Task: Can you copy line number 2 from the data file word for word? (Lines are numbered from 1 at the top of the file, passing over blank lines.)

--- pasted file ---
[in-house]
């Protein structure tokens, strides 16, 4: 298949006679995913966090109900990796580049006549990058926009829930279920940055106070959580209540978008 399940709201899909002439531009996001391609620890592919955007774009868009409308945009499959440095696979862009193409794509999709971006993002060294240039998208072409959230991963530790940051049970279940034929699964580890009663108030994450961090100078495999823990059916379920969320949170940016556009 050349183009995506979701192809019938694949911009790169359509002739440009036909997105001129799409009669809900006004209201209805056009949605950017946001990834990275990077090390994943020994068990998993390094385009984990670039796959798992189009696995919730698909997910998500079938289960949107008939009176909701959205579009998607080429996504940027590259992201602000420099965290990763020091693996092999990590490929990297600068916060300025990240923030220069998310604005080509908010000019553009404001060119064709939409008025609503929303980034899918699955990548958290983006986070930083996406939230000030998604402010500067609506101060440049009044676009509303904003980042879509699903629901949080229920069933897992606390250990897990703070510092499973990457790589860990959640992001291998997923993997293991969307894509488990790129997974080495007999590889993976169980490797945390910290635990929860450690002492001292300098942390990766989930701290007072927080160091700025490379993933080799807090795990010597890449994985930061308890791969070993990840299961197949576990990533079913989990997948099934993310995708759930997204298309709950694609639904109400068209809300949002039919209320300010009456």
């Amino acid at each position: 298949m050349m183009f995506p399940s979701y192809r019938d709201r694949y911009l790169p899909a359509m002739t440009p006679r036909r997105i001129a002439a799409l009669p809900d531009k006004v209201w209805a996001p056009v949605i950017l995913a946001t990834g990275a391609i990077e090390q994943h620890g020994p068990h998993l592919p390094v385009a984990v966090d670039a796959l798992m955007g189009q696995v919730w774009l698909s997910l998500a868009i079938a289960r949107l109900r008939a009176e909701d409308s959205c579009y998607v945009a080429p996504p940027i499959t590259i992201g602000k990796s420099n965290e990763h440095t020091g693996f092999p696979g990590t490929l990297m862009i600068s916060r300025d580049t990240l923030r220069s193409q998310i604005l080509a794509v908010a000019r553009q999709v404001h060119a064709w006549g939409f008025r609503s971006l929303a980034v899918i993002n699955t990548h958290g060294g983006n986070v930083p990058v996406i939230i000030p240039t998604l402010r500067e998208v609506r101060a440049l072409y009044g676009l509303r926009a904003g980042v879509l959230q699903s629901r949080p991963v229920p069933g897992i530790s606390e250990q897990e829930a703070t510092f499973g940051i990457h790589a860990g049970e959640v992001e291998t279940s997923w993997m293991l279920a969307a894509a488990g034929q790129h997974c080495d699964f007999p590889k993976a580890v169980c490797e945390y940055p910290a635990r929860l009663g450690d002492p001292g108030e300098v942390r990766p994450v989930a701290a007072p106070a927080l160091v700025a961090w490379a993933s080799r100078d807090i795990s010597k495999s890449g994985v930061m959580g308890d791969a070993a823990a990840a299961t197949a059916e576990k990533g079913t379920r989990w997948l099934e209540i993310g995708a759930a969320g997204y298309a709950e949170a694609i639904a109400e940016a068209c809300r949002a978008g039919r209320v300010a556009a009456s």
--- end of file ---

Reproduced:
């Protein structure tokens, strides 16, 4: 298949006679995913966090109900990796580049006549990058926009829930279920940055106070959580209540978008 399940709201899909002439531009996001391609620890592919955007774009868009409308945009499959440095696979862009193409794509999709971006993002060294240039998208072409959230991963530790940051049970279940034929699964580890009663108030994450961090100078495999823990059916379920969320949170940016556009 050349183009995506979701192809019938694949911009790169359509002739440009036909997105001129799409009669809900006004209201209805056009949605950017946001990834990275990077090390994943020994068990998993390094385009984990670039796959798992189009696995919730698909997910998500079938289960949107008939009176909701959205579009998607080429996504940027590259992201602000420099965290990763020091693996092999990590490929990297600068916060300025990240923030220069998310604005080509908010000019553009404001060119064709939409008025609503929303980034899918699955990548958290983006986070930083996406939230000030998604402010500067609506101060440049009044676009509303904003980042879509699903629901949080229920069933897992606390250990897990703070510092499973990457790589860990959640992001291998997923993997293991969307894509488990790129997974080495007999590889993976169980490797945390910290635990929860450690002492001292300098942390990766989930701290007072927080160091700025490379993933080799807090795990010597890449994985930061308890791969070993990840299961197949576990990533079913989990997948099934993310995708759930997204298309709950694609639904109400068209809300949002039919209320300010009456």